nually at the University, the stu
dents will have an opportunity to
hear prominent men and women
from all positions of life both in
Oregon and from outside the state.
In all seventy-five will participate
in the nine sessions of the confer
ence including the speakers at tho
two sessions of the Oregon League
Among the topics which will be
taken up at this conference are
those dealing with the Oregon mun
icipality and its political organiza
tion; the rural community’s inter
est in right consolidation of schools,
permanent and universal good roads
at low'est cost; most economic pro
vision of credit facilities; the plan
and administration of the financial
system of the state and of the coun
ty for efficiency and economy will
have the most careful attention; the
administration of the state’s insti
tutions for unforunates and delin
quents and the problem of econom
ical training of women for which a
special session will be held.
Many Prominent Speakers
Among the prominent men and
women active in the state are the
names of John B. Yeon, of Port
land, who wdll speak on good roads;
Major Henry Bowlby, state highway
engineer, John Lewis, state engineer
Dan J. Malarkey, president of the
last state senate, and Allen H. Ea
ton, representative elect from Lane
county, who will speak with the
others on “Desirable Features in
Organization of Legislative Depart
ments for Oregon,” on Thursday af
Other speakers will be W. L.
Brewster, head of department of
publis affairs under Portland’s com
mission government and Ellis Law
rence, a Portland architect, design
er or the approved “block” plan of
city planning, E. S. Tillinghurst, sup
erintendent of the State Mute school,
W. S. Hale, superintendent of the
State training school and Miss Mir
iam Van Watters, a graduate of the
University, now head or the Frazer
Detention home. Dr. J. R. Willson,
head of the Board of Higher Curric
ula will speak on the field of fu
ture activity in this state and John
Veateh, president of the Portland
Alumni association, will discuss the
action of the board in regard to the
division of the courses betw x u the
two state institutions.
“Oregon 1020“ Slogan
Tlie other sessions will Include
such speakers as Lola G. Baldwin
of the department of public safety in
Portland, F. J. Lafy, the only city
manager in Oregon, from La Grande
president of the Oregon. League of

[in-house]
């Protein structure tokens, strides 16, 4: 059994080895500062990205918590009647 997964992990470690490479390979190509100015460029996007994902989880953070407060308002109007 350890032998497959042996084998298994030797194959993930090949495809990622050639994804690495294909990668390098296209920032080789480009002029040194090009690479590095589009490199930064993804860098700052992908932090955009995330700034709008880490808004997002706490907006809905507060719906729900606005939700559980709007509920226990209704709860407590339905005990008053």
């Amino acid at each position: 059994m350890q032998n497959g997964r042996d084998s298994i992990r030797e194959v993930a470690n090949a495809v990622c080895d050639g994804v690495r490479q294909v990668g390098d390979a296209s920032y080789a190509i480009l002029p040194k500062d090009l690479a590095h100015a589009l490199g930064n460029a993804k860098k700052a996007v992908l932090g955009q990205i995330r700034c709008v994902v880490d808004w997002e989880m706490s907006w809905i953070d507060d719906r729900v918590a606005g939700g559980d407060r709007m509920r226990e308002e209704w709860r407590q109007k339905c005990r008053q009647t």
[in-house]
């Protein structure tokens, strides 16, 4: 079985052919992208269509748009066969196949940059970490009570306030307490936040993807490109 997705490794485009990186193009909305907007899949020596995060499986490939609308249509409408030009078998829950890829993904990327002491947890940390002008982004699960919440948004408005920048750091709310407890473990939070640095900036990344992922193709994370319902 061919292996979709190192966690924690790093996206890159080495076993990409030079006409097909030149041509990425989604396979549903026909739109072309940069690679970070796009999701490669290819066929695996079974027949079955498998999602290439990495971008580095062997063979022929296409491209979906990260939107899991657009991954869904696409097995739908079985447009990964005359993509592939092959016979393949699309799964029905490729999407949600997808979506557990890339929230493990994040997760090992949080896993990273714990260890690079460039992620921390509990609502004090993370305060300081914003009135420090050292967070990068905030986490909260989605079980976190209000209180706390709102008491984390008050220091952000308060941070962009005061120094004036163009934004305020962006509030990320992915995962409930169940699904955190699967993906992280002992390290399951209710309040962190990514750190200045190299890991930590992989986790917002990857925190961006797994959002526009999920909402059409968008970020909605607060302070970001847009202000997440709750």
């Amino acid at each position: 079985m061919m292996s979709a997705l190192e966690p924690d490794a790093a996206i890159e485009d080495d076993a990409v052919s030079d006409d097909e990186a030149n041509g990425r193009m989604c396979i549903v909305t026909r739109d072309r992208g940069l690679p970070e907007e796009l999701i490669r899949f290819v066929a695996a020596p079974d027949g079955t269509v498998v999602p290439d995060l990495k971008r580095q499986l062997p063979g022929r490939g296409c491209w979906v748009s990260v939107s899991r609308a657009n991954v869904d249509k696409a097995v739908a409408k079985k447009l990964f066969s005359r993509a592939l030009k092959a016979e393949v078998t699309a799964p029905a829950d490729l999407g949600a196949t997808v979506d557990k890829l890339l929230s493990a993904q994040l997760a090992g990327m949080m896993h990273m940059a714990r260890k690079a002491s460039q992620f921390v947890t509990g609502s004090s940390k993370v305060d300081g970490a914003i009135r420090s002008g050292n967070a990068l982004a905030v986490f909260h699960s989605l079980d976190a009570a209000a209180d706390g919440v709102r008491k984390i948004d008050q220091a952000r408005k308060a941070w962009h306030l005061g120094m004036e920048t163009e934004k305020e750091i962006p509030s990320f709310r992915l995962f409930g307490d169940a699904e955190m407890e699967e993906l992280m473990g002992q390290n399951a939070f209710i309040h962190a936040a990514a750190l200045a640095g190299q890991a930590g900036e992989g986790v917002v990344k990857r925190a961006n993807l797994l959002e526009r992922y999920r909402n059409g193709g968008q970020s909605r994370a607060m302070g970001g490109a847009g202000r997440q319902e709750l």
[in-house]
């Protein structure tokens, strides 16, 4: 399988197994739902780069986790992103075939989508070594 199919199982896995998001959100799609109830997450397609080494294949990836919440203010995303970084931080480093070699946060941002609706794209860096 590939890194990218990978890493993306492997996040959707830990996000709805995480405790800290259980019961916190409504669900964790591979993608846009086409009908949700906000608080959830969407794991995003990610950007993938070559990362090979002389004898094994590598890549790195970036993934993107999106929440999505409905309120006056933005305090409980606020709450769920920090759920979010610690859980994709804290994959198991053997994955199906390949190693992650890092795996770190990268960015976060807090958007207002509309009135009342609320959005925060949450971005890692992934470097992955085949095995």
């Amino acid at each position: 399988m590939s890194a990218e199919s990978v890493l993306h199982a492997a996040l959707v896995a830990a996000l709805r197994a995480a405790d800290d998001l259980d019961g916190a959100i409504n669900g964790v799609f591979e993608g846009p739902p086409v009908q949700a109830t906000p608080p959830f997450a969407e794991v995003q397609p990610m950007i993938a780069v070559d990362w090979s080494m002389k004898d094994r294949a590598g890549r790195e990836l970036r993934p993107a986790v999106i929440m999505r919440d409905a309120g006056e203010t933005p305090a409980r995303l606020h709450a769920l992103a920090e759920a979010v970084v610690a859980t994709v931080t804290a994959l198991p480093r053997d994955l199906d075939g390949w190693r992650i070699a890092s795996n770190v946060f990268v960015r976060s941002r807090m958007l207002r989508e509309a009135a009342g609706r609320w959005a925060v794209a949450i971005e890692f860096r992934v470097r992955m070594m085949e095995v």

Municipalities, T. N. Strong, Miss
Fern Hobbs, who recently closed up
Uopperfield, Eugene Brookings pre
sident of the Oregon Citizen’s Edu
cational League, which league has
taken such an interest In the Uni
versity and was largely responsible
for the University’s securing Its ap
The program includes many other
speakers of equal fame and Impor
tance. The slogan of the Conference
is “Oregon 1920” which is the date
set when it is hoped a considerable
(Continued on page 4)
LARGE DELEGATION TO
Columbia Beach Will Be Mecca
of Y. M. Members in
At the Y. M. at the University of
Washington they are saying, “We are
not going to let that little school
(Oregon) skin us by having the larg
est 'delegation at the Columbia Beach
conference.” But Koyl says, "We
are going to beat them. We have
thirteen fellows lined up we are sure
of and nine doubtfuls.”
■ This delegation backing Koyl up
in an effort to get the “northwest
championship for size of delegation”
met at the Exchange Monday eve
uing to lay plans. Walter Dimm, Bert
Bombard and Whiter Church were
put in charge of stunt night and to
work up stunts. Martin Nelson is
to be athletic head. George Reifle
was given the job to look after the
pennants, banners and wearing ap
parel. Each delegate must wear a
green sock on the right foot, a yel
low one on the left and a white ten
nis hat with a green band. One night
is to be devoted to a clam bake.
Fred Stickles was placed in charge
of this. The peanut stunt is also to
be worked but this is a secret mat
Those lined up for the trip are:
Lombard, Dimm, Reifle, Foster, Koyl,
Lane, Lackey, Moore, Church, Stick
les Nelson Malarkey, Gaston, Gil
filen, Stephens, Furney, O’Donnel,
Boylen, Holt, Marshall, Galloway and
PNEUMONIA CAUSES DEATH
OF BISHOP CHAS. SCADDING
Oregon Student Body Passes
Resolutions of Sympathy
Resolutions of sympathy and regret
were unanimously passed at a student
body meeting'held this morning af
ter the Freshmen class hour when the
report of the death of Right Rev.
Bishop Chas. Scudding of Oregon was
received; by President Campbell.